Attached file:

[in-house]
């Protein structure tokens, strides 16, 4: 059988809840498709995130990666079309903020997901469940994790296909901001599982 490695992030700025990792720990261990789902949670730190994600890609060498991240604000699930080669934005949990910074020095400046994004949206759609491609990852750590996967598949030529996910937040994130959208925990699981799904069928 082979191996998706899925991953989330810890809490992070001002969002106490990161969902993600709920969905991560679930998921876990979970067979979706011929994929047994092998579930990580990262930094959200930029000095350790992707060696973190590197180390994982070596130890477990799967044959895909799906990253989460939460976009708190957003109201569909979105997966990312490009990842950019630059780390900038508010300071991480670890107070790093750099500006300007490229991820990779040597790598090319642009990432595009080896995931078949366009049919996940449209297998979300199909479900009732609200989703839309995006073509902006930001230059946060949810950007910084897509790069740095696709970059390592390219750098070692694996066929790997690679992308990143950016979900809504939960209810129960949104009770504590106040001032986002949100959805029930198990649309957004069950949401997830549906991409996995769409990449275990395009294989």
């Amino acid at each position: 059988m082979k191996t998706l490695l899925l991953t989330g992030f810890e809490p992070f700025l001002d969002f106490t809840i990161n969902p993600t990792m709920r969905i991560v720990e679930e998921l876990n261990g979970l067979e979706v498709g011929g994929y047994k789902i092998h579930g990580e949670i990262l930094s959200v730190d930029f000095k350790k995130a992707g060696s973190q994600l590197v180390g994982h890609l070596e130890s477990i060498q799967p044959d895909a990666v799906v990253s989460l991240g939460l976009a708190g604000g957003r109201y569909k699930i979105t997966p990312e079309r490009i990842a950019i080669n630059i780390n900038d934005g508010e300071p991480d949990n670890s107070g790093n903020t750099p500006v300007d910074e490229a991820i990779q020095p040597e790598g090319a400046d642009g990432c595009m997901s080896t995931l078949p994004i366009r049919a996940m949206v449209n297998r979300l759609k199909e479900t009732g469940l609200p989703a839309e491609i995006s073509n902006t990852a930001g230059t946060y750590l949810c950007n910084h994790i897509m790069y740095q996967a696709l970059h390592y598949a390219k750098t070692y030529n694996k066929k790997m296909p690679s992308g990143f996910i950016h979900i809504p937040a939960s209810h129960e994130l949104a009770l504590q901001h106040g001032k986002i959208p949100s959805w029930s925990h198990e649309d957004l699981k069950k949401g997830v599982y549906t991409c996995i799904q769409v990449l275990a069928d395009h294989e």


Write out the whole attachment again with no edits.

[in-house]
């Protein structure tokens, strides 16, 4: 059988809840498709995130990666079309903020997901469940994790296909901001599982 490695992030700025990792720990261990789902949670730190994600890609060498991240604000699930080669934005949990910074020095400046994004949206759609491609990852750590996967598949030529996910937040994130959208925990699981799904069928 082979191996998706899925991953989330810890809490992070001002969002106490990161969902993600709920969905991560679930998921876990979970067979979706011929994929047994092998579930990580990262930094959200930029000095350790992707060696973190590197180390994982070596130890477990799967044959895909799906990253989460939460976009708190957003109201569909979105997966990312490009990842950019630059780390900038508010300071991480670890107070790093750099500006300007490229991820990779040597790598090319642009990432595009080896995931078949366009049919996940449209297998979300199909479900009732609200989703839309995006073509902006930001230059946060949810950007910084897509790069740095696709970059390592390219750098070692694996066929790997690679992308990143950016979900809504939960209810129960949104009770504590106040001032986002949100959805029930198990649309957004069950949401997830549906991409996995769409990449275990395009294989």
């Amino acid at each position: 059988m082979k191996t998706l490695l899925l991953t989330g992030f810890e809490p992070f700025l001002d969002f106490t809840i990161n969902p993600t990792m709920r969905i991560v720990e679930e998921l876990n261990g979970l067979e979706v498709g011929g994929y047994k789902i092998h579930g990580e949670i990262l930094s959200v730190d930029f000095k350790k995130a992707g060696s973190q994600l590197v180390g994982h890609l070596e130890s477990i060498q799967p044959d895909a990666v799906v990253s989460l991240g939460l976009a708190g604000g957003r109201y569909k699930i979105t997966p990312e079309r490009i990842a950019i080669n630059i780390n900038d934005g508010e300071p991480d949990n670890s107070g790093n903020t750099p500006v300007d910074e490229a991820i990779q020095p040597e790598g090319a400046d642009g990432c595009m997901s080896t995931l078949p994004i366009r049919a996940m949206v449209n297998r979300l759609k199909e479900t009732g469940l609200p989703a839309e491609i995006s073509n902006t990852a930001g230059t946060y750590l949810c950007n910084h994790i897509m790069y740095q996967a696709l970059h390592y598949a390219k750098t070692y030529n694996k066929k790997m296909p690679s992308g990143f996910i950016h979900i809504p937040a939960s209810h129960e994130l949104a009770l504590q901001h106040g001032k986002i959208p949100s959805w029930s925990h198990e649309d957004l699981k069950k949401g997830v599982y549906t991409c996995i799904q769409v990449l275990a069928d395009h294989e």